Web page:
By Ryan Browne
Concerns about Russian aggression is driving billions of dollars in US arms sales to European nations. The weapons deliveries are also part of the Trump administration’s wider efforts to confront Russia in the region.
The Trump administration announced Wednesday that the State Department had approved a potential sale of the Patriot missile system, including some 100 missiles, to Sweden.
The system’s missiles are capable of intercepting short- and medium-range ballistic missiles as well as drones.
US and European officials have expressed concern that Russia has recently deployed new missiles to its European exclave Kaliningrad, which sits on the Baltic coast between Poland and Lithuania.
A US defense official based in Europe said Moscow’s recent deployment of its Iskander missiles to Kaliningrad was “the biggest move we’ve seen” in terms of Russia’s militarization of the Baltics.
“They’ve always had ballistic missiles there; this kind of brings a significantly longer range than they had there previously,” the defense official told CNN.
He said the nuclear-capable missiles can potentially threaten large parts of Poland, Estonia, Latvia, Lithuania, Germany and Sweden.
“These sales are a response to not only Russia’s increasing military activity, but also to the fact that Russia is modernizing its Air Force and long-range strike capabilities,” Magnus Nordenman, the director of the Transatlantic Security Initiative at the Washington-based Atlantic Council, told CNN.
“Russia may not have as many aircraft and long-range missiles as the Soviet Union did during the Cold War, but the Russian systems of today are far more capable than their Cold War ancestors,” he added.
America’s allies in the region have sought capabilities that would allow them to counter Russian missiles.
Poland announced its interest in the Patriot Missile System with the State Department approving its approval of a possible sale of $10 billion version of the system to Poland in November 2017.
While Polish officials initially balked at the hefty price tag, Poland’s Minister of Defense Mariusz Błaszczak wrote on twitter late last month that his government had managed to obtain a lower price and accelerated delivery time for the system, adding that he expected Poland to sign a final contract by the end of the first quarter of 2018.
Romania, similarly concerned about Russia’s military activities in the Black Sea following its seizure of Crimea from Ukraine, has also sought the missile system. Raytheon, the manufacturer, announced last month that Romania had formally signed an agreement, known as a letter of offer and acceptance, to purchase the Patriot system.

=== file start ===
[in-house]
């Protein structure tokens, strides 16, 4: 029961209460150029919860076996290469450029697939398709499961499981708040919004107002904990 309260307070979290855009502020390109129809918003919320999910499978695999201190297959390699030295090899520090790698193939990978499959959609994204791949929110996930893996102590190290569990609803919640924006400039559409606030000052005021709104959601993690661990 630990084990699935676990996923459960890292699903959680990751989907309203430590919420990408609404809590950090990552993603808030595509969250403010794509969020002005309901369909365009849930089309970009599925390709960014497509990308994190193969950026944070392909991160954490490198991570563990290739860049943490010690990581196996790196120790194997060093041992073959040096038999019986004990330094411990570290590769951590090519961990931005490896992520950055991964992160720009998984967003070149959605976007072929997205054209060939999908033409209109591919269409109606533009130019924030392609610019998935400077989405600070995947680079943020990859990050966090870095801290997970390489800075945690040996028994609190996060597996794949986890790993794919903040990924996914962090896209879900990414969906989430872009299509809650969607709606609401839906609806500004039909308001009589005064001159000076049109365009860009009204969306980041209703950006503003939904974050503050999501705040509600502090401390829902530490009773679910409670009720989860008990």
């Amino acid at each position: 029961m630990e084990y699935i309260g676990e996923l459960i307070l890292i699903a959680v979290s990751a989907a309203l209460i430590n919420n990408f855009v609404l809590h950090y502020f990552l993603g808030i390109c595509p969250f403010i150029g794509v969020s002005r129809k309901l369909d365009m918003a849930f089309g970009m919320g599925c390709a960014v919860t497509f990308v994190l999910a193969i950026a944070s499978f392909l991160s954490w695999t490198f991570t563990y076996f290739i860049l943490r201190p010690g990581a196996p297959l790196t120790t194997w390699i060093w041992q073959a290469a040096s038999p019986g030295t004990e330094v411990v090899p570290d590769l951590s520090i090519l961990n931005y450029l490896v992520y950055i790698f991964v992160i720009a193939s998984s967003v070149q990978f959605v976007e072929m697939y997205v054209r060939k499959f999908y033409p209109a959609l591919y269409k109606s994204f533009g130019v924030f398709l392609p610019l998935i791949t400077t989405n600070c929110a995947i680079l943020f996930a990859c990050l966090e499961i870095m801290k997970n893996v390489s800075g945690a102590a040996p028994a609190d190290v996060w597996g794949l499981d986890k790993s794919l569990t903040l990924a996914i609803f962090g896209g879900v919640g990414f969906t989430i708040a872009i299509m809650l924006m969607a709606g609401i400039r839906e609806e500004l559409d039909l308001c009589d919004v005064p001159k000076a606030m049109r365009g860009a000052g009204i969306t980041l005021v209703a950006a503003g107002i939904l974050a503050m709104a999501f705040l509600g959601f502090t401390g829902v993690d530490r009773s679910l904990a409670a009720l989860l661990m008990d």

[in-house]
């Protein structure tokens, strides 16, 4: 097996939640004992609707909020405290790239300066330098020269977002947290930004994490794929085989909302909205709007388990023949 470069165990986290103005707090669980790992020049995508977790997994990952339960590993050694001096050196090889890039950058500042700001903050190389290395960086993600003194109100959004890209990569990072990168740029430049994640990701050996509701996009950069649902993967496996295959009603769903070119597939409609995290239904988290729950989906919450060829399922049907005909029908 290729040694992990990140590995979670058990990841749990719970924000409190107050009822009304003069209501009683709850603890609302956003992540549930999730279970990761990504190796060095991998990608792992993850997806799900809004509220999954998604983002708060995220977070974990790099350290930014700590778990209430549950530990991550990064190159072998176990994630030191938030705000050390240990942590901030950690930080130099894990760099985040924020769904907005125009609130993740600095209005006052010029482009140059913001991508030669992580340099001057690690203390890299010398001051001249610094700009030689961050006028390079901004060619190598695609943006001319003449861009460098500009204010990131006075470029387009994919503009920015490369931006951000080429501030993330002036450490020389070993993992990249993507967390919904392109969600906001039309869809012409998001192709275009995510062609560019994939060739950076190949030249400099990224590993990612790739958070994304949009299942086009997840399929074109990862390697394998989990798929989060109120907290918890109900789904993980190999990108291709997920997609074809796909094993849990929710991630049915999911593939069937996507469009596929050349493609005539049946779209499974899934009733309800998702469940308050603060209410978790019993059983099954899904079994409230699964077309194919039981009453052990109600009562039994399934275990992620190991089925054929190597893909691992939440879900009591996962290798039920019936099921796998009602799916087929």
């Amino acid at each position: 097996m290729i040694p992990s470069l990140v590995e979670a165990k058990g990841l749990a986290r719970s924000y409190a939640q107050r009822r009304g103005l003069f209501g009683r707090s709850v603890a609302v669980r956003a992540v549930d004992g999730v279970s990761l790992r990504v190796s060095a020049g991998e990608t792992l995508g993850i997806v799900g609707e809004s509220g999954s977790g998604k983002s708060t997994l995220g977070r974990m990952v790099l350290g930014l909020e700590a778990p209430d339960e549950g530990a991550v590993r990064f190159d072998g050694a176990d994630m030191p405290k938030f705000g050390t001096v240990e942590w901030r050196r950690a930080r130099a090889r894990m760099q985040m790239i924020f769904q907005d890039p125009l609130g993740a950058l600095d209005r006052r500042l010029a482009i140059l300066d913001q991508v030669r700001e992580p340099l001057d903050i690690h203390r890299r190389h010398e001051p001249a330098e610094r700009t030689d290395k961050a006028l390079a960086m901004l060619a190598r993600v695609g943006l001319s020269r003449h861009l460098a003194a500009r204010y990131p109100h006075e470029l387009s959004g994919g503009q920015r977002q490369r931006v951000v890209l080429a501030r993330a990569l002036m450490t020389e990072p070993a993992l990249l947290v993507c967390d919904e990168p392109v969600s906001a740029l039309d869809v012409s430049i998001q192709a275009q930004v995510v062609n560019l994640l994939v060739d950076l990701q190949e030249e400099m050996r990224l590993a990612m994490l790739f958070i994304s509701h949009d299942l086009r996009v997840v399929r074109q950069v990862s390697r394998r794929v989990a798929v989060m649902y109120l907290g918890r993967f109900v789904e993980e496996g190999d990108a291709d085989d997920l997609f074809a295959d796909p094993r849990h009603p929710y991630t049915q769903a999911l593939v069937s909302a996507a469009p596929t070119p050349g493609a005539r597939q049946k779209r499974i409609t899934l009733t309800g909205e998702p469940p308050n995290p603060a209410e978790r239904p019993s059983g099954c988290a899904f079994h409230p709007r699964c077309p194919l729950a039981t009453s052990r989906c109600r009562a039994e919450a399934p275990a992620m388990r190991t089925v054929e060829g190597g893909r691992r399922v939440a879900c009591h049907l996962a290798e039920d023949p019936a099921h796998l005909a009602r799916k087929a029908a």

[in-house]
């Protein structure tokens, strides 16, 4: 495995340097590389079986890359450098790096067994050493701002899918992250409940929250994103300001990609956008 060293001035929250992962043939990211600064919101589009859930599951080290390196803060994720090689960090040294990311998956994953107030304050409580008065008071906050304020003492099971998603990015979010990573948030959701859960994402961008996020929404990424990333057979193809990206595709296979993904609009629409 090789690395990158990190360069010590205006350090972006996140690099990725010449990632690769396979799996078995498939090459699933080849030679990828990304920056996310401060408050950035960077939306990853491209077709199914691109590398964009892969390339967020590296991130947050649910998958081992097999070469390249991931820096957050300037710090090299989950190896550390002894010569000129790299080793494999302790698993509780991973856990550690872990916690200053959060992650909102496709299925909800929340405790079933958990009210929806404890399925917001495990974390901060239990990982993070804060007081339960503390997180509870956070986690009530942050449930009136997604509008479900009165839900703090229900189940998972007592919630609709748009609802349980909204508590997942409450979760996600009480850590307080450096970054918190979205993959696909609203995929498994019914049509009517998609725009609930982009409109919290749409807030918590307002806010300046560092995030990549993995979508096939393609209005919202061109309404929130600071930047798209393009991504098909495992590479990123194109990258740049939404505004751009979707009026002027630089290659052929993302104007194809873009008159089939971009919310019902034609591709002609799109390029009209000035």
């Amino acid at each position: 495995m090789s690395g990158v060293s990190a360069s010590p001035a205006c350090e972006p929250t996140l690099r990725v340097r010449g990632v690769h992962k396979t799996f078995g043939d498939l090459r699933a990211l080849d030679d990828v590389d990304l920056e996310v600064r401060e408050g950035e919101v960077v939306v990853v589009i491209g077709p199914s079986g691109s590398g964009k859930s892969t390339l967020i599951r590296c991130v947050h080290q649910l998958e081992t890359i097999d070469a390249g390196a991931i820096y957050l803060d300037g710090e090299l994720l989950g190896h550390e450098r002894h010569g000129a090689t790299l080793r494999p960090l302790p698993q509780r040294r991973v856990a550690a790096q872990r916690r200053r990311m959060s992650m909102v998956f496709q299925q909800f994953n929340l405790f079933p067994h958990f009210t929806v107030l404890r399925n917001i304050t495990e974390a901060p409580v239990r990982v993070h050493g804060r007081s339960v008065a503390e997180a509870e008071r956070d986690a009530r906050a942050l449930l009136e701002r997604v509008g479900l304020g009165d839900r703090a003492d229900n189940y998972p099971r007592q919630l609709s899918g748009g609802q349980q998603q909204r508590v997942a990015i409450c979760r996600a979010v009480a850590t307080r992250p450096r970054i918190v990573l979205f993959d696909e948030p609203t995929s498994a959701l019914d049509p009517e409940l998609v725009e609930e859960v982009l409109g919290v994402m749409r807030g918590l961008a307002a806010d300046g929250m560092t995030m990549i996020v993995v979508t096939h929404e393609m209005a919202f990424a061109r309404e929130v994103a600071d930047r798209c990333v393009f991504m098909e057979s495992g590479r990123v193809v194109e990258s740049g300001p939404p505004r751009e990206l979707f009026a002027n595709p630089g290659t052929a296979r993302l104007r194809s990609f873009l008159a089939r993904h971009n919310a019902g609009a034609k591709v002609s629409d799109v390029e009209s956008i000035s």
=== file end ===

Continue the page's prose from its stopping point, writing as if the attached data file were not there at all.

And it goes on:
Poland and Romania are two of only six NATO members that spend the recommended 2% of gross domestic product on defense.
And while Sweden is not a member of NATO, it has sought to reinforce its position in the region, increasing its cooperation with the Western alliance and sending troops to the Swedish island of Gotland which sits in a strategic location in the Baltic Sea.
“There is real concern in these regions about Russian aggression,” Nordenman said.
The US State Department said in the statement announcing the sale’s approval: “The proposed sale of the Patriot missile system will improve Sweden’s missile defense capability. Sweden will use the Patriot system to defend its territorial integrity and promote regional stability.”
“The proposed sale will increase the defensive capabilities of the Swedish military and support interoperability with US and NATO forces,” the statement added.
Finland, another non-NATO member that has expressed concern about Russia’s military activity following Moscow’s armed intervention in Ukraine, has also sought to improve its military capabilities.
The State Department announced this month that it approved the sale of hundreds of millions of dollars’ worth of naval weapons, to include Harpoon and Sea Sparrow missiles, to help bolster Finland’s navy.
And while Finland and Sweden are not members of NATO, experts believe these purchases of equipment will strengthen their relationship with NATO and the US.
“Big equipment sales is a great way to invest in a defense relationship,” Nordenman said. “You are not only buying a thing, you are also investing in training, exercises, and a linkage with the US that will last for decades.”